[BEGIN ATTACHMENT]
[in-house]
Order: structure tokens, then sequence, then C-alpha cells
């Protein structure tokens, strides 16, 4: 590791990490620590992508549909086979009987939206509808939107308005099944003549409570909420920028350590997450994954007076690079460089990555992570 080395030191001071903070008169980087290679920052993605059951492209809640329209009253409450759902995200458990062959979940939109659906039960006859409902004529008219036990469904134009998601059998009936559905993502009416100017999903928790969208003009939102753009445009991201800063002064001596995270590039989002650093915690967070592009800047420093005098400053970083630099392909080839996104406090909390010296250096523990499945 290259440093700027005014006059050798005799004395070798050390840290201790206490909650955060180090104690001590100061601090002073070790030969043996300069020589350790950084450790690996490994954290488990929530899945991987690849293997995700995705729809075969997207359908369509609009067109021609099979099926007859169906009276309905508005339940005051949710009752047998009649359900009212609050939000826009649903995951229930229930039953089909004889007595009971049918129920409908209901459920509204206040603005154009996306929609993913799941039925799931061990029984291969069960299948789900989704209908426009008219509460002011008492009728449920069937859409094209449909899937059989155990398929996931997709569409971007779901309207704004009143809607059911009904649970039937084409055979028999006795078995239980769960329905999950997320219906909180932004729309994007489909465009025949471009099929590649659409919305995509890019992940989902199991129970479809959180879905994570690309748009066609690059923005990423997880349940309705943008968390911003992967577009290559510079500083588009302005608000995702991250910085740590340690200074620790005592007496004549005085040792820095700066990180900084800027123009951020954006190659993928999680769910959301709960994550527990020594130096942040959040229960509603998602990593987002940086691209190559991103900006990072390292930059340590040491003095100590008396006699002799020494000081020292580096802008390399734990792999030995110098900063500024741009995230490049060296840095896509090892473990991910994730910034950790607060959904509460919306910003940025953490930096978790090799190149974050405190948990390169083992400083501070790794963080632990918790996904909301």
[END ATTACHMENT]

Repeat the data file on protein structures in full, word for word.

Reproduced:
[in-house]
Order: structure tokens, then sequence, then C-alpha cells
């Protein structure tokens, strides 16, 4: 590791990490620590992508549909086979009987939206509808939107308005099944003549409570909420920028350590997450994954007076690079460089990555992570 080395030191001071903070008169980087290679920052993605059951492209809640329209009253409450759902995200458990062959979940939109659906039960006859409902004529008219036990469904134009998601059998009936559905993502009416100017999903928790969208003009939102753009445009991201800063002064001596995270590039989002650093915690967070592009800047420093005098400053970083630099392909080839996104406090909390010296250096523990499945 290259440093700027005014006059050798005799004395070798050390840290201790206490909650955060180090104690001590100061601090002073070790030969043996300069020589350790950084450790690996490994954290488990929530899945991987690849293997995700995705729809075969997207359908369509609009067109021609099979099926007859169906009276309905508005339940005051949710009752047998009649359900009212609050939000826009649903995951229930229930039953089909004889007595009971049918129920409908209901459920509204206040603005154009996306929609993913799941039925799931061990029984291969069960299948789900989704209908426009008219509460002011008492009728449920069937859409094209449909899937059989155990398929996931997709569409971007779901309207704004009143809607059911009904649970039937084409055979028999006795078995239980769960329905999950997320219906909180932004729309994007489909465009025949471009099929590649659409919305995509890019992940989902199991129970479809959180879905994570690309748009066609690059923005990423997880349940309705943008968390911003992967577009290559510079500083588009302005608000995702991250910085740590340690200074620790005592007496004549005085040792820095700066990180900084800027123009951020954006190659993928999680769910959301709960994550527990020594130096942040959040229960509603998602990593987002940086691209190559991103900006990072390292930059340590040491003095100590008396006699002799020494000081020292580096802008390399734990792999030995110098900063500024741009995230490049060296840095896509090892473990991910994730910034950790607060959904509460919306910003940025953490930096978790090799190149974050405190948990390169083992400083501070790794963080632990918790996904909301």